The North Chungcheong provincial office is responsible for the road passing through the Gungpyeong 2 Underpass, where the tragedy happened, but alerts somehow did not reach the office.
The road is classified as a "local road" in the seven-tier administrative classification system that designates different government bodies as administrative authorities depending on the type of road.
Four hours before the flash flooding happened after the river bank collapsed at 8:40 a.m. Saturday, the Geum River Flood Control Office, which oversees the bodies of water around the Geum River and its tributaries, including the Miho River, reportedly notified 76 government entities -- including the provincial office, the Cheongju city office and the Heungdeok-gu ward office -- at 4:10 a.m. that a flood warning was in place for the Miho River.
But at 6:30 a.m., the river flood control authority failed to ask the provincial office to control traffic near the Miho River and order residents there to evacuate. Instead, it asked the ward office to do so.
The ward office reported the alert to the city office, but the message reportedly failed to reach the provincial office.
This failure came in combination with the government's failure to address people's emergency calls to the police and fire department concerning the flooding.
Hours later, the collapse of a makeshift embankment at a construction site inundated the underground tunnel, while the tunnel's own drainage system suffered a breakdown due to the heavy rain.
While a police probe launched Monday is underway and those responsible for the deadly flooding are potentially facing criminal charges, all eyes are on whether those held accountable for the leniency could face harsher criminal punishment by legally interpreting the disaster as a "serious civic accident" under the Serious Accidents Punishment Act.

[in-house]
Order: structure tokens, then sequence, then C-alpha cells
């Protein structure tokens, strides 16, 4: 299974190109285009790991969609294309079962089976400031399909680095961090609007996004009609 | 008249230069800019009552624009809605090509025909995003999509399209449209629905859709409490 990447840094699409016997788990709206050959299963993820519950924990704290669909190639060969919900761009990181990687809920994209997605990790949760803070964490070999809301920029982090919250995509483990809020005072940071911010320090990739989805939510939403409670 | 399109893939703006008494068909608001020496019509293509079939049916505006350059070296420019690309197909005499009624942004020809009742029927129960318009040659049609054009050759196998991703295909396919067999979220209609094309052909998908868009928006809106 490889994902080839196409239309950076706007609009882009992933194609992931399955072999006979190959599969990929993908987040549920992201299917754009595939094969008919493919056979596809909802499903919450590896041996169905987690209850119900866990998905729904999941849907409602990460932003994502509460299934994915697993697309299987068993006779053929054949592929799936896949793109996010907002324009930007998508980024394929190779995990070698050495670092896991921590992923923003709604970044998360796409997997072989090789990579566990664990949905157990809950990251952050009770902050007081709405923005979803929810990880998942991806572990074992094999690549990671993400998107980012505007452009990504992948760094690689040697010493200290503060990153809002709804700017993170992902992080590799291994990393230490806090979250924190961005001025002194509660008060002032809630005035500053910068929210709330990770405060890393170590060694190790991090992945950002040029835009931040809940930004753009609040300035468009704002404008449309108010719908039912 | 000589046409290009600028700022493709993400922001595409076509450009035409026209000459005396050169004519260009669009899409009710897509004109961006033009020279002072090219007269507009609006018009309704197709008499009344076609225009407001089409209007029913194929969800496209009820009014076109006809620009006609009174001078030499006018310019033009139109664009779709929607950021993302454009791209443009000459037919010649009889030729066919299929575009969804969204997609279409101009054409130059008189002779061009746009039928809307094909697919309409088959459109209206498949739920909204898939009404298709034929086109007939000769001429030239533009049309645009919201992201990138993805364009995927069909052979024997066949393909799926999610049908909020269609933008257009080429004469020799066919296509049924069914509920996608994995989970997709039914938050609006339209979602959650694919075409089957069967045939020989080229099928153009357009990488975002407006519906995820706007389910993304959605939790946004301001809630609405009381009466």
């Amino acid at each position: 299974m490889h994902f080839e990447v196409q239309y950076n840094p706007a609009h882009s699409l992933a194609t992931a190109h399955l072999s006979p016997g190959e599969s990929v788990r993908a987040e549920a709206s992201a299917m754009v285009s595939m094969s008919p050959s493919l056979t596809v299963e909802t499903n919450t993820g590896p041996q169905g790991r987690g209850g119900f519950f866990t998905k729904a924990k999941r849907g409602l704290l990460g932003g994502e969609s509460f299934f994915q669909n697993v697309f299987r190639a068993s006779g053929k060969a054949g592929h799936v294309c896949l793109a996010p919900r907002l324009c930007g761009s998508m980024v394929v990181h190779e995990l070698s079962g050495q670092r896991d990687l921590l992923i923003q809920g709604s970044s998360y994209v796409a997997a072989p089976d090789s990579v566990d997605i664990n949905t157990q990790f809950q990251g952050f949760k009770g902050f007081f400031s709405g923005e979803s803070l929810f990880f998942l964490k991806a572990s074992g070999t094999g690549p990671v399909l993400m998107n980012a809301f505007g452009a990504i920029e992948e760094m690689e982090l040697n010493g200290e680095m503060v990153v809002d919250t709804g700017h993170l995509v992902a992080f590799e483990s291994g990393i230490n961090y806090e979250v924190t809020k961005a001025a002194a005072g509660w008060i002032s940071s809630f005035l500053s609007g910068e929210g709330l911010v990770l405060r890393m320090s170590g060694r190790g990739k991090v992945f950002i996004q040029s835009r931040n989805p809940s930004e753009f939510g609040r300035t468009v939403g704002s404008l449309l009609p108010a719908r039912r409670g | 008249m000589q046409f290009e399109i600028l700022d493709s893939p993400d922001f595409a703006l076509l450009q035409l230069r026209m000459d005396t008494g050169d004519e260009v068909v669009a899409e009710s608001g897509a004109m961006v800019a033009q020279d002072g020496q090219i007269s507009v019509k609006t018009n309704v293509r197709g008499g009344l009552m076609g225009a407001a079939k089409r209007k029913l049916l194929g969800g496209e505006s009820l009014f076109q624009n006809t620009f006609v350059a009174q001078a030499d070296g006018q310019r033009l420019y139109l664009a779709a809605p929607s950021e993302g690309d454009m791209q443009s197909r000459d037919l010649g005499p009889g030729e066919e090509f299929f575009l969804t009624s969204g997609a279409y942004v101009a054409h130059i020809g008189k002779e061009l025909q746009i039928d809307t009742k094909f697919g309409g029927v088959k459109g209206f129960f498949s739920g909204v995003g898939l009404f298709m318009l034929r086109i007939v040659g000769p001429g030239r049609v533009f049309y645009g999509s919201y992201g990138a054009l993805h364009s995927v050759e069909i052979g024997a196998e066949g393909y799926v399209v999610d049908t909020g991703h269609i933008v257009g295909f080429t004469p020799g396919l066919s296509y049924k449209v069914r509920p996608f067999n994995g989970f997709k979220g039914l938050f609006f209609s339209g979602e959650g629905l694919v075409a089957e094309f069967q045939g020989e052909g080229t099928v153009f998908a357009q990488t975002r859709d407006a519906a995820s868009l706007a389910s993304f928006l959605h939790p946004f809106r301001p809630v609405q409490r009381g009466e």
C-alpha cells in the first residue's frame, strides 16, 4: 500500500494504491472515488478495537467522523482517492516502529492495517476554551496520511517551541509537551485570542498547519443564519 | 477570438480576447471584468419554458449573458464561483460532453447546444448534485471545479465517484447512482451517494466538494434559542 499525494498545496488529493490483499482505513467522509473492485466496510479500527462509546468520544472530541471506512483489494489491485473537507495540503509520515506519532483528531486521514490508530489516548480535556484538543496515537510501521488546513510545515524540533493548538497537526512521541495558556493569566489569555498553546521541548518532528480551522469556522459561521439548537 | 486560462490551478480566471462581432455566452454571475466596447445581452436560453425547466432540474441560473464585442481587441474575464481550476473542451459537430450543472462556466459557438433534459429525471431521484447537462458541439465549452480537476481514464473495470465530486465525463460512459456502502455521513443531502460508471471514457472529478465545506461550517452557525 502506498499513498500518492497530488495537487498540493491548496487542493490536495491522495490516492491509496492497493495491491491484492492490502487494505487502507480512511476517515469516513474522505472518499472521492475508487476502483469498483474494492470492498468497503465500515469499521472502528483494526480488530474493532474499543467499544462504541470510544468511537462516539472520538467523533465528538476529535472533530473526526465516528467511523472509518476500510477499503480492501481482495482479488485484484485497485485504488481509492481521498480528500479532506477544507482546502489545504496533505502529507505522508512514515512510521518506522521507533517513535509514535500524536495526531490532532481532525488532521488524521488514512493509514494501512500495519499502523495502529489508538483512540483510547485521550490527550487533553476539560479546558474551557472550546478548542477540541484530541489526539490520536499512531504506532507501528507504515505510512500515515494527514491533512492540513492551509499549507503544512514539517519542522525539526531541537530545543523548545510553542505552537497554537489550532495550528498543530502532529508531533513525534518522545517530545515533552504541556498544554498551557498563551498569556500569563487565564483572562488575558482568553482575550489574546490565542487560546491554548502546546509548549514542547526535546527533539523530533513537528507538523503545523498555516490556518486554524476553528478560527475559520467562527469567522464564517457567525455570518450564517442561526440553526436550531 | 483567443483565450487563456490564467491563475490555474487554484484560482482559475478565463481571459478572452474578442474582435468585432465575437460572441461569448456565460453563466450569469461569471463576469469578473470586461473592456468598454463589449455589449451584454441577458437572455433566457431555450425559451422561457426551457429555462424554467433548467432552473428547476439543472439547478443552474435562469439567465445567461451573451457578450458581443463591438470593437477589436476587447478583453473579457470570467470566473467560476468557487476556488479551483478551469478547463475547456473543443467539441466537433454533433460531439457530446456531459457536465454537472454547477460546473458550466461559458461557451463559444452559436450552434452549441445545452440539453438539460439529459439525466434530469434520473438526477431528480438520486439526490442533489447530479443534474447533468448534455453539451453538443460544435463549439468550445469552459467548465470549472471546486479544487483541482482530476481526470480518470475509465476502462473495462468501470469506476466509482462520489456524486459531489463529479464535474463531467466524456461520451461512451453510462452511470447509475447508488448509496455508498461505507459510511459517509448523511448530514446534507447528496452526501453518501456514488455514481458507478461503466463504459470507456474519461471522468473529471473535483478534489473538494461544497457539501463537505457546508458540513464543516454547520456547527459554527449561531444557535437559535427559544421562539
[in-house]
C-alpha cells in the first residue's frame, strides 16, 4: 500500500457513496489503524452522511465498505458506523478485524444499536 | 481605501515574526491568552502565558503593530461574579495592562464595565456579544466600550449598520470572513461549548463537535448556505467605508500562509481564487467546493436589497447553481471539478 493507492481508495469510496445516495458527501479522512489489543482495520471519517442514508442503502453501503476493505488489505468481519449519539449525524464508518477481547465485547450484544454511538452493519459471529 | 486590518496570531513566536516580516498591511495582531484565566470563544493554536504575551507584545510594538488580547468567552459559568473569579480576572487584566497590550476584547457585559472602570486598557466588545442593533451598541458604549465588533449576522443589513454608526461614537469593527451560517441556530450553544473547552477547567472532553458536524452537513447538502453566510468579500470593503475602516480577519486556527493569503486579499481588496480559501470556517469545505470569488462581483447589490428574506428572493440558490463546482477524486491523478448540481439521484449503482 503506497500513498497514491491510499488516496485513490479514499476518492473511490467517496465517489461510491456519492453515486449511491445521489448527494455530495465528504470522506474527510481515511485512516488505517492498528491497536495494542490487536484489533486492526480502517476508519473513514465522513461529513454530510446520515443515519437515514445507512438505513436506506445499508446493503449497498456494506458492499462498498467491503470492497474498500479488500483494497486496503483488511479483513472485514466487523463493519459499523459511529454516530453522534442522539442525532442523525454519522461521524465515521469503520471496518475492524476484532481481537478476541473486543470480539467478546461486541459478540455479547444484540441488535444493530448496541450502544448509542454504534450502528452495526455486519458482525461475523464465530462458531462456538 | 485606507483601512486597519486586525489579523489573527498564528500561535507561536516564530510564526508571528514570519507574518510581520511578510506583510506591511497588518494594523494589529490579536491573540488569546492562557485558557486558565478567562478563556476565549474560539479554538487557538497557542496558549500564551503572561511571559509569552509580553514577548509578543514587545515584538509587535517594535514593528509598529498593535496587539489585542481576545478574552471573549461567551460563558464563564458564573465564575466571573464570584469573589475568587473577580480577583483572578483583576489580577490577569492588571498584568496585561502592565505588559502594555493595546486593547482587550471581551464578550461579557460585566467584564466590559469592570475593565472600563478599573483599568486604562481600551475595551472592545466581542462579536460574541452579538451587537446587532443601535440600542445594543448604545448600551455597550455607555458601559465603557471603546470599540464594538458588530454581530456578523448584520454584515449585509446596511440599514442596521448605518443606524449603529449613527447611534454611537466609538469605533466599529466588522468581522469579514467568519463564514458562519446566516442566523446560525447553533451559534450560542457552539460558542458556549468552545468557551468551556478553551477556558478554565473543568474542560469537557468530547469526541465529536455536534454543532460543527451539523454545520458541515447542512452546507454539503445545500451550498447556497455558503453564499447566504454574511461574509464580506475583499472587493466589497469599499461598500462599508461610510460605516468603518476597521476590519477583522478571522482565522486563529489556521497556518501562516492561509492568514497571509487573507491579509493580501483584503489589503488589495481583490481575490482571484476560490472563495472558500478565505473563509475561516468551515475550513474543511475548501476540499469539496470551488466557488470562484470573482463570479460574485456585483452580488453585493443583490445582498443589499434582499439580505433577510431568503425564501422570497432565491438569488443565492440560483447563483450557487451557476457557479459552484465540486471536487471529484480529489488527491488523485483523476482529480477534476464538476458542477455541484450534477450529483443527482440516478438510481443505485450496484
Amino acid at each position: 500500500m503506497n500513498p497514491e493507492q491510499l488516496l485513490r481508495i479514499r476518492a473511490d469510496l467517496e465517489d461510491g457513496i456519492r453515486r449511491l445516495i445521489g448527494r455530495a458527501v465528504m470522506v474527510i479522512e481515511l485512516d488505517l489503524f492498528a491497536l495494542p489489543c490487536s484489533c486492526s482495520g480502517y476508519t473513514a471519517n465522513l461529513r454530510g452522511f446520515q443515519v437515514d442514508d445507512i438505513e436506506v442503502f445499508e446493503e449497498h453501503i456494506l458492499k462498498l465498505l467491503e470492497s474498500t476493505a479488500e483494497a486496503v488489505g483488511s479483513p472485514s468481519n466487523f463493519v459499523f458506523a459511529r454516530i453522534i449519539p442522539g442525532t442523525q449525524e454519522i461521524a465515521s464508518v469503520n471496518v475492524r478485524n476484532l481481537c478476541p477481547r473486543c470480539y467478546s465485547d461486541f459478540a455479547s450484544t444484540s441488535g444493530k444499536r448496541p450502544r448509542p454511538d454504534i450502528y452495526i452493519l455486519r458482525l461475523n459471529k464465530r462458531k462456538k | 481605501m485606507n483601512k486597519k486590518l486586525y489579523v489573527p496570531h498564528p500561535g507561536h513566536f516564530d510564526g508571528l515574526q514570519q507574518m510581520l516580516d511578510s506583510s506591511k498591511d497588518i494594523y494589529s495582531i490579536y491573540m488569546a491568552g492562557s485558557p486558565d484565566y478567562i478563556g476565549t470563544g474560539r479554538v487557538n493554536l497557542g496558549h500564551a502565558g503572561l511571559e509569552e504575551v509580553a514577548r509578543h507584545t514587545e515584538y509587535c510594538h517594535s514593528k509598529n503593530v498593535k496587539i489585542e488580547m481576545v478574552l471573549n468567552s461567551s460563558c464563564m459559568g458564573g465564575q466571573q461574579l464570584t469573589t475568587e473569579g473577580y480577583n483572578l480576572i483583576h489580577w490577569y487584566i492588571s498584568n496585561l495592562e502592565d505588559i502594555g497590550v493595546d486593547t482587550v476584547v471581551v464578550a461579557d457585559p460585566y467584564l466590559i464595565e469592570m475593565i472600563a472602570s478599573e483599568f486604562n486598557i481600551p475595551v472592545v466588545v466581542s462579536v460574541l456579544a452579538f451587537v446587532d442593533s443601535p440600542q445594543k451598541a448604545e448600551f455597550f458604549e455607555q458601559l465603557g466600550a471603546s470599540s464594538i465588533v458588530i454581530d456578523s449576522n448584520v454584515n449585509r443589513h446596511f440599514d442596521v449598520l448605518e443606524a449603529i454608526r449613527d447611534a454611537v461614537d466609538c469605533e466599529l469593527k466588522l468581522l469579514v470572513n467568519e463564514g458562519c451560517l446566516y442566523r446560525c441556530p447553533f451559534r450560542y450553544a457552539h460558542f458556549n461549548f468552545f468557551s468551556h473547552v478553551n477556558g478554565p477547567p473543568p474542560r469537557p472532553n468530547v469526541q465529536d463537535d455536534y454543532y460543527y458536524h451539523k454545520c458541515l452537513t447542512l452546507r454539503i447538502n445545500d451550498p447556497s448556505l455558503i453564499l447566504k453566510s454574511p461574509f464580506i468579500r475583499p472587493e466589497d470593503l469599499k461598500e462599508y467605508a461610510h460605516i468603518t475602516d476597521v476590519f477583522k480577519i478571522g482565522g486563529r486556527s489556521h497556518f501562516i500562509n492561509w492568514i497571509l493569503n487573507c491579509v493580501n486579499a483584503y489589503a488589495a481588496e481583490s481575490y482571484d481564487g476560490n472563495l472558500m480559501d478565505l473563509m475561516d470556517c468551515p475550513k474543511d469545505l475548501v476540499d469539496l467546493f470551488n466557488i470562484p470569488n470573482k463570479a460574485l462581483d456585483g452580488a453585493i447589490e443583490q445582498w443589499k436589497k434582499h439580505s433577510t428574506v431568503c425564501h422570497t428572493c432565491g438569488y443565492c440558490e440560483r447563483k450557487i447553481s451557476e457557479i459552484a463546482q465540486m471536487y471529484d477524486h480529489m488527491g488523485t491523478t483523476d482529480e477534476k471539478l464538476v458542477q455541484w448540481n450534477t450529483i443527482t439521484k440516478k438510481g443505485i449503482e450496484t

If the incident is deemed a "serious civic accident," those responsible might face at least one year of imprisonment or fines up to 1 billion won ($793,100). Otherwise, criminal charges of occupational negligence will subject those convicted to prison terms of not more than five years or fines not exceeding 20 million won.
Korean law enforcement has never sought charges against anyone for failing to prevent a serious civic accident, since the introduction of law in 2021.
Je Jin-ju, a former bureaucrat and professor of fire prevention engineering at the University of Seoul, said it is highly likely that the deadly flooding of the underpass could be seen as a serious civic incident, given the casualties that the tragedy has caused, and the inundated road could be seen as a public-use facility under the law.
Fourteen victims from the flooding of the underpass in Cheongju are among the casualties due to the torrential rains in Korea. A total of at least 50 people were either dead or missing as of Tuesday afternoon.